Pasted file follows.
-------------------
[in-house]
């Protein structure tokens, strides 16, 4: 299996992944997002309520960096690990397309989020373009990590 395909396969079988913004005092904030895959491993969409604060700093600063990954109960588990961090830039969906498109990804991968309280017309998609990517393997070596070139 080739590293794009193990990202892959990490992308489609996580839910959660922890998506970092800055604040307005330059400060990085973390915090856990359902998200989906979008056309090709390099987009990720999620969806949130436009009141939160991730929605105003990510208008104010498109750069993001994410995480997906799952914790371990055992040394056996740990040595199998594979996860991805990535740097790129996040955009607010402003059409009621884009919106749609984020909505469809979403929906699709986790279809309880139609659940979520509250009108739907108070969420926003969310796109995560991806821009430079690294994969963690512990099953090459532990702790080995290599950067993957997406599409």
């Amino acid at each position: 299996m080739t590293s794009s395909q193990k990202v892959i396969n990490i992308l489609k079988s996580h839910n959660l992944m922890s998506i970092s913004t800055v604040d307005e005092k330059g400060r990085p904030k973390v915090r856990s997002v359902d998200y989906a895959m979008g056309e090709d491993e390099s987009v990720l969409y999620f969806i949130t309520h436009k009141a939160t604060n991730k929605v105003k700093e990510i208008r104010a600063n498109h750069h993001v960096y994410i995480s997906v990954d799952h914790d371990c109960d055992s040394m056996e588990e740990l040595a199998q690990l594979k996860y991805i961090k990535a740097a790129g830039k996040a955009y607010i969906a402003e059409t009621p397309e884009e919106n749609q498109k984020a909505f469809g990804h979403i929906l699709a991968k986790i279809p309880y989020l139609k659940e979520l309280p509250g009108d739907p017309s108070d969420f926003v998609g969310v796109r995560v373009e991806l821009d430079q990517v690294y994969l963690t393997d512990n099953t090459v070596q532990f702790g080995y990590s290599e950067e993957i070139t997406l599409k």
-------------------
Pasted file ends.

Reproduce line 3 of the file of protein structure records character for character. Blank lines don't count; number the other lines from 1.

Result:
């Amino acid at each position: 299996m080739t590293s794009s395909q193990k990202v892959i396969n990490i992308l489609k079988s996580h839910n959660l992944m922890s998506i970092s913004t800055v604040d307005e005092k330059g400060r990085p904030k973390v915090r856990s997002v359902d998200y989906a895959m979008g056309e090709d491993e390099s987009v990720l969409y999620f969806i949130t309520h436009k009141a939160t604060n991730k929605v105003k700093e990510i208008r104010a600063n498109h750069h993001v960096y994410i995480s997906v990954d799952h914790d371990c109960d055992s040394m056996e588990e740990l040595a199998q690990l594979k996860y991805i961090k990535a740097a790129g830039k996040a955009y607010i969906a402003e059409t009621p397309e884009e919106n749609q498109k984020a909505f469809g990804h979403i929906l699709a991968k986790i279809p309880y989020l139609k659940e979520l309280p509250g009108d739907p017309s108070d969420f926003v998609g969310v796109r995560v373009e991806l821009d430079q990517v690294y994969l963690t393997d512990n099953t090459v070596q532990f702790g080995y990590s290599e950067e993957i070139t997406l599409k």